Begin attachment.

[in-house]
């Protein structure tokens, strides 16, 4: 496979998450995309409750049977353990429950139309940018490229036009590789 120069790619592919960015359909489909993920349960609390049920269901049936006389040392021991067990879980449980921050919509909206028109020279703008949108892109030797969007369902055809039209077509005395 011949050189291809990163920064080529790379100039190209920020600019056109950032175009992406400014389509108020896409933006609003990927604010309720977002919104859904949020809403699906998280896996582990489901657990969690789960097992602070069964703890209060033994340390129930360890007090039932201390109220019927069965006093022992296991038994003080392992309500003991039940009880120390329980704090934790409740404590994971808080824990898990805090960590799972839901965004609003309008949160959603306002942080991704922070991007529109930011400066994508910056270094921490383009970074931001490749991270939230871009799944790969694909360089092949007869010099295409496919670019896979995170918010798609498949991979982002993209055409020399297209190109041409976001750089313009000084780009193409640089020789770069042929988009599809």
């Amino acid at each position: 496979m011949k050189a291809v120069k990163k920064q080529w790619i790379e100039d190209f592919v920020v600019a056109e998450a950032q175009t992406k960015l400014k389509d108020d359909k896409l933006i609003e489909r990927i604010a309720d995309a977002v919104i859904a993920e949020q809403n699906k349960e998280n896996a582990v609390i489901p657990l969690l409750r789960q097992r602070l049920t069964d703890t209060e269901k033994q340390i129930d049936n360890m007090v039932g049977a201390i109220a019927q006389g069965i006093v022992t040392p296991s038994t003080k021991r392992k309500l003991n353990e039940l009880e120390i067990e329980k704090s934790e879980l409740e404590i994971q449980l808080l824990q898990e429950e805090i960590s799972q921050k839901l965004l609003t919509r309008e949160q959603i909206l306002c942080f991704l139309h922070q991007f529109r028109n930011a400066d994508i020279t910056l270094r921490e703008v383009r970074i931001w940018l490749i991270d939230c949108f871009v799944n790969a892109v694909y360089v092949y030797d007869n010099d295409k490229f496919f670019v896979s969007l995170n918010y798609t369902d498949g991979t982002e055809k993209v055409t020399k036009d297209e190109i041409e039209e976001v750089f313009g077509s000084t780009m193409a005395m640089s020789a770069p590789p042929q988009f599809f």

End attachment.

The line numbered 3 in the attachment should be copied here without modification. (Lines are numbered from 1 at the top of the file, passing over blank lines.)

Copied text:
């Amino acid at each position: 496979m011949k050189a291809v120069k990163k920064q080529w790619i790379e100039d190209f592919v920020v600019a056109e998450a950032q175009t992406k960015l400014k389509d108020d359909k896409l933006i609003e489909r990927i604010a309720d995309a977002v919104i859904a993920e949020q809403n699906k349960e998280n896996a582990v609390i489901p657990l969690l409750r789960q097992r602070l049920t069964d703890t209060e269901k033994q340390i129930d049936n360890m007090v039932g049977a201390i109220a019927q006389g069965i006093v022992t040392p296991s038994t003080k021991r392992k309500l003991n353990e039940l009880e120390i067990e329980k704090s934790e879980l409740e404590i994971q449980l808080l824990q898990e429950e805090i960590s799972q921050k839901l965004l609003t919509r309008e949160q959603i909206l306002c942080f991704l139309h922070q991007f529109r028109n930011a400066d994508i020279t910056l270094r921490e703008v383009r970074i931001w940018l490749i991270d939230c949108f871009v799944n790969a892109v694909y360089v092949y030797d007869n010099d295409k490229f496919f670019v896979s969007l995170n918010y798609t369902d498949g991979t982002e055809k993209v055409t020399k036009d297209e190109i041409e039209e976001v750089f313009g077509s000084t780009m193409a005395m640089s020789a770069p590789p042929q988009f599809f």